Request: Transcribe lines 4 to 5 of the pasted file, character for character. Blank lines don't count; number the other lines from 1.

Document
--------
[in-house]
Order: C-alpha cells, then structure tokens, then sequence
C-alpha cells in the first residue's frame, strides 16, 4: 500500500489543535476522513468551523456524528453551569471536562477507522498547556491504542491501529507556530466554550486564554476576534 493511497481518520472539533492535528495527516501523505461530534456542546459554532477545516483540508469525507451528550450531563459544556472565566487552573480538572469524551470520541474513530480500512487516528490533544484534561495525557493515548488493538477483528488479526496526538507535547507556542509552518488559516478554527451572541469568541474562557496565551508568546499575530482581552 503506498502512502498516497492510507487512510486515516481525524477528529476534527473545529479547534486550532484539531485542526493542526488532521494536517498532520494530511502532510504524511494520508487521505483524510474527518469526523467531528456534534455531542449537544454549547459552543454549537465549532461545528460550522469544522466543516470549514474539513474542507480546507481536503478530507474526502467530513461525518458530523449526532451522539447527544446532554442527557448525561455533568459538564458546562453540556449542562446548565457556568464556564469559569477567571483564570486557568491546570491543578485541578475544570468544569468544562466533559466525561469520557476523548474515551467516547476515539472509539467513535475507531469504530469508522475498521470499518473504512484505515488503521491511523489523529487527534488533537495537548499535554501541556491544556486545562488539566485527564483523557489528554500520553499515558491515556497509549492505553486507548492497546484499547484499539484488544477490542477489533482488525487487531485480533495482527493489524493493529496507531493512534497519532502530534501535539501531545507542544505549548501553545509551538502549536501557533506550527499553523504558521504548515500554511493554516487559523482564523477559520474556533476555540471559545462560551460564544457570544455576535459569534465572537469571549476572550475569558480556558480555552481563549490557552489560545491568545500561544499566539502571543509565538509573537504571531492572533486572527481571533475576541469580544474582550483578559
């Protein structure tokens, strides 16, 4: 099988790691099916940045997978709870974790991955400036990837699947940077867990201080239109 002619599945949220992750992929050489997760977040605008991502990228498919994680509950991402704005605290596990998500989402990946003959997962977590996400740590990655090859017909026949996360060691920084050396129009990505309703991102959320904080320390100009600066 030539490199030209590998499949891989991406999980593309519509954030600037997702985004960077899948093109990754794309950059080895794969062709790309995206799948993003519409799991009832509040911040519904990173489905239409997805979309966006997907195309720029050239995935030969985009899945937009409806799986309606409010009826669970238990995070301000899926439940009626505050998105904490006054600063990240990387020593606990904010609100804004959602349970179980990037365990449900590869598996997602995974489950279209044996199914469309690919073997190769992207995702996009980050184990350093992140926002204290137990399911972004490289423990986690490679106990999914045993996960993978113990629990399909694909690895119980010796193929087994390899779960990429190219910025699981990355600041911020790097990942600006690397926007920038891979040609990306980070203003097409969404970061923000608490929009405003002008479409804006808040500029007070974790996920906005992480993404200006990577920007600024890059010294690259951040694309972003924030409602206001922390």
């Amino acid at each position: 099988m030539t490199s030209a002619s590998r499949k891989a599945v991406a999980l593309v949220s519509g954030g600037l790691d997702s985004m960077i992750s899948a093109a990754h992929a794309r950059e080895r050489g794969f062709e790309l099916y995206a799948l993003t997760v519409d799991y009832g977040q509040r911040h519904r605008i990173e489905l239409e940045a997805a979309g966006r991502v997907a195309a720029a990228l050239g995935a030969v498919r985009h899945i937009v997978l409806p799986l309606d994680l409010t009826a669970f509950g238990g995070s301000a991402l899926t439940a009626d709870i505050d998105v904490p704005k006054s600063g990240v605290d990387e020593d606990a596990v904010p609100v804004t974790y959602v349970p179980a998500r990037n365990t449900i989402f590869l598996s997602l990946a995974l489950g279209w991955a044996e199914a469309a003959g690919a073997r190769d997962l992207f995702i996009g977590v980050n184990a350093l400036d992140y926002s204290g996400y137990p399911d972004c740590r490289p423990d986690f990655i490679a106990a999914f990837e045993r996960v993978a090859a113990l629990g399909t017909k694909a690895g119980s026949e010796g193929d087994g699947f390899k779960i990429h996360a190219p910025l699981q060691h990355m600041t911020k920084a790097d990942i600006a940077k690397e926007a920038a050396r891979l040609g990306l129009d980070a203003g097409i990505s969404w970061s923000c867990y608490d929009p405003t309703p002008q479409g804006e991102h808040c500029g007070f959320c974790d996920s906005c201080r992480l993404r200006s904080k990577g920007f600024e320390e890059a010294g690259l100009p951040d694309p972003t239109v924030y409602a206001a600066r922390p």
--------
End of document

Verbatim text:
């Protein structure tokens, strides 16, 4: 099988790691099916940045997978709870974790991955400036990837699947940077867990201080239109 002619599945949220992750992929050489997760977040605008991502990228498919994680509950991402704005605290596990998500989402990946003959997962977590996400740590990655090859017909026949996360060691920084050396129009990505309703991102959320904080320390100009600066 030539490199030209590998499949891989991406999980593309519509954030600037997702985004960077899948093109990754794309950059080895794969062709790309995206799948993003519409799991009832509040911040519904990173489905239409997805979309966006997907195309720029050239995935030969985009899945937009409806799986309606409010009826669970238990995070301000899926439940009626505050998105904490006054600063990240990387020593606990904010609100804004959602349970179980990037365990449900590869598996997602995974489950279209044996199914469309690919073997190769992207995702996009980050184990350093992140926002204290137990399911972004490289423990986690490679106990999914045993996960993978113990629990399909694909690895119980010796193929087994390899779960990429190219910025699981990355600041911020790097990942600006690397926007920038891979040609990306980070203003097409969404970061923000608490929009405003002008479409804006808040500029007070974790996920906005992480993404200006990577920007600024890059010294690259951040694309972003924030409602206001922390």
């Amino acid at each position: 099988m030539t490199s030209a002619s590998r499949k891989a599945v991406a999980l593309v949220s519509g954030g600037l790691d997702s985004m960077i992750s899948a093109a990754h992929a794309r950059e080895r050489g794969f062709e790309l099916y995206a799948l993003t997760v519409d799991y009832g977040q509040r911040h519904r605008i990173e489905l239409e940045a997805a979309g966006r991502v997907a195309a720029a990228l050239g995935a030969v498919r985009h899945i937009v997978l409806p799986l309606d994680l409010t009826a669970f509950g238990g995070s301000a991402l899926t439940a009626d709870i505050d998105v904490p704005k006054s600063g990240v605290d990387e020593d606990a596990v904010p609100v804004t974790y959602v349970p179980a998500r990037n365990t449900i989402f590869l598996s997602l990946a995974l489950g279209w991955a044996e199914a469309a003959g690919a073997r190769d997962l992207f995702i996009g977590v980050n184990a350093l400036d992140y926002s204290g996400y137990p399911d972004c740590r490289p423990d986690f990655i490679a106990a999914f990837e045993r996960v993978a090859a113990l629990g399909t017909k694909a690895g119980s026949e010796g193929d087994g699947f390899k779960i990429h996360a190219p910025l699981q060691h990355m600041t911020k920084a790097d990942i600006a940077k690397e926007a920038a050396r891979l040609g990306l129009d980070a203003g097409i990505s969404w970061s923000c867990y608490d929009p405003t309703p002008q479409g804006e991102h808040c500029g007070f959320c974790d996920s906005c201080r992480l993404r200006s904080k990577g920007f600024e320390e890059a010294g690259l100009p951040d694309p972003t239109v924030y409602a206001a600066r922390p």